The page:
Dietary composition in the context of development: a re-examination of the nutrition transition
Sur, Patrick John
MetadataShow full item record
A representation of the quality of an individual’s dietary consumption in its entirety through a single measure that is succinct yet holistic has been sought by those within the nutrition research community for many years. The emergence of the Alternate Healthy Eating Index (AHEI) and its subsequent association with some of the greatest contributors to both morbidity and mortality globally has renewed interest in gathering a better understanding of what social, cultural, and economic forces might explain differences in consumption across populations and through time. To date, there has been no systematic evaluation of the variation in overall diet quality by country, year, age, and sex. Our analysis aims to fill this gap in knowledge through first gathering each of the 11 nutrient and food item components of the AHEI from the Risk Factors analysis of the Global Burden of Disease Study to construct a validated measure of aggregate diet quality. Further, we looked to use this measure to understand and explore the relationship between diet quality and a host of development indicators in order to test the underlying theory of the “Nutrition Transition”. Then, with validated indicators of development, we built a predictive model to generate estimates of expected diet quality. We then used the ratio of observed to expected diet quality to benchmark country performance. Notably, the highest observed score was 65.6 (56.4 – 76.4, 95 UI) from Cuba in 2017, while the lowest score, 38.1 (32.1 – 45.9, 95 UI), was observed in Mongolia. Generally, index scores were shown to increase with both age and passage of time. In 2017, Cuba out-performed all others with an observed to expected ratio of 1.34, while Mongolia significantly underperformed with a ratio of 0.78. Through this analysis, we were able to demonstrate the variation observed in diet quality can be partly explained by indicators of development and energy intake. Additionally, we provide a means of comparison for those countries with lower quality dietary consumption than their peers of similar circumstance so they might have a point of reference to guide future improvement.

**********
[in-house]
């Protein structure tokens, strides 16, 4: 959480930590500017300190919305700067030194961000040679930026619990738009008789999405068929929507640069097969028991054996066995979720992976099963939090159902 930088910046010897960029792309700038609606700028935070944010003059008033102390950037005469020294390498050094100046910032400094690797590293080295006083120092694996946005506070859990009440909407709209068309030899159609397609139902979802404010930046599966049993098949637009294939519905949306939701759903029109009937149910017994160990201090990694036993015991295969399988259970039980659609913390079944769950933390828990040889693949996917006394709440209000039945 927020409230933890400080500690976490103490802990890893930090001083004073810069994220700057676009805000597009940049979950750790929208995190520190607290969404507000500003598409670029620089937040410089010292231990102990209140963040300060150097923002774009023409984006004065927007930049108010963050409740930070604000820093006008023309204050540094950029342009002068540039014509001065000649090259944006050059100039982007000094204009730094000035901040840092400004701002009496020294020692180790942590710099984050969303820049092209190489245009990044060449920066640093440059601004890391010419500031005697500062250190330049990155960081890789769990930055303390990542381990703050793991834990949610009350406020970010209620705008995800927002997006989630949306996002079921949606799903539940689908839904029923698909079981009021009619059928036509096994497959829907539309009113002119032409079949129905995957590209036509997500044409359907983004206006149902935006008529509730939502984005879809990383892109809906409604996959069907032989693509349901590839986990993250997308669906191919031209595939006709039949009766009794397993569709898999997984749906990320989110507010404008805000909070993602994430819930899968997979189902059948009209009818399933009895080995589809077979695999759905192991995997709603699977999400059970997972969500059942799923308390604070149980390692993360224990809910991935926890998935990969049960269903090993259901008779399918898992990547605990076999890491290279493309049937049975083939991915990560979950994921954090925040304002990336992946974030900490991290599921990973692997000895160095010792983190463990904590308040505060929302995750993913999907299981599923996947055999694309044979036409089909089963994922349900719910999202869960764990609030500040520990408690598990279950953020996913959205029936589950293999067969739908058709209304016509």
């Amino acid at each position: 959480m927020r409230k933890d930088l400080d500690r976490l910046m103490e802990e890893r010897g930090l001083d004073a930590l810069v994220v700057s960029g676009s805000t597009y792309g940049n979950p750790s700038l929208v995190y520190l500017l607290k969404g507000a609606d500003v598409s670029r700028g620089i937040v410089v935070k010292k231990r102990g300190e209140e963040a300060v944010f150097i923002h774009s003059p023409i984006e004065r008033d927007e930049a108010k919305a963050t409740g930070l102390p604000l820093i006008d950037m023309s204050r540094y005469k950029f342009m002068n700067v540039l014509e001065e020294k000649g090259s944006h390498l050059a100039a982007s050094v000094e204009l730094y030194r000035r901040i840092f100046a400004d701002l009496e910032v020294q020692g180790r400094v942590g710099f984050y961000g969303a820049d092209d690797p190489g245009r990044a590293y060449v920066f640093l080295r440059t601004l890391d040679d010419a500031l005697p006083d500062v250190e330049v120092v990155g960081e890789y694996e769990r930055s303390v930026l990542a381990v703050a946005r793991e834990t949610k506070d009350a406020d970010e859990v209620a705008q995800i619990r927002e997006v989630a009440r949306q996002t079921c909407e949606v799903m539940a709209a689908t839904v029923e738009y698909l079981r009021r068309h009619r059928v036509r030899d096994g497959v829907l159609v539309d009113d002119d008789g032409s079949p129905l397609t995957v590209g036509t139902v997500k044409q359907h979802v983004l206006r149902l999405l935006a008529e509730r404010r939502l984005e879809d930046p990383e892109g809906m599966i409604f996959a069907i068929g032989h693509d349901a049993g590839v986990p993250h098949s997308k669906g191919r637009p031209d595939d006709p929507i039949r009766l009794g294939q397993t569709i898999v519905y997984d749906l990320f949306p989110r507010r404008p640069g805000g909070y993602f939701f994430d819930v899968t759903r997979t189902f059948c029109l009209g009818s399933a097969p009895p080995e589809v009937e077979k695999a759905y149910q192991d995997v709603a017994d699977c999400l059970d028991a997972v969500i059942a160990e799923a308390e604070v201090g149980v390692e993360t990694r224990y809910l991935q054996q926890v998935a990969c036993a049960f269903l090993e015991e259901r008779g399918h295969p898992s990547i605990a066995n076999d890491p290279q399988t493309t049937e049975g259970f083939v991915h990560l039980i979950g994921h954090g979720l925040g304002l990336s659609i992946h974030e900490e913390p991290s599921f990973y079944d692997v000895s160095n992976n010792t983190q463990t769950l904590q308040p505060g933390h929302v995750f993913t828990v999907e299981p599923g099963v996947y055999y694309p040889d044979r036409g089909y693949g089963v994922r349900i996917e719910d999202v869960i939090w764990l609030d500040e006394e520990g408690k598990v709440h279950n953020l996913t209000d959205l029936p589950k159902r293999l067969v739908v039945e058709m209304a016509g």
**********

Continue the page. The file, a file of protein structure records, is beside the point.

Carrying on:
- Global health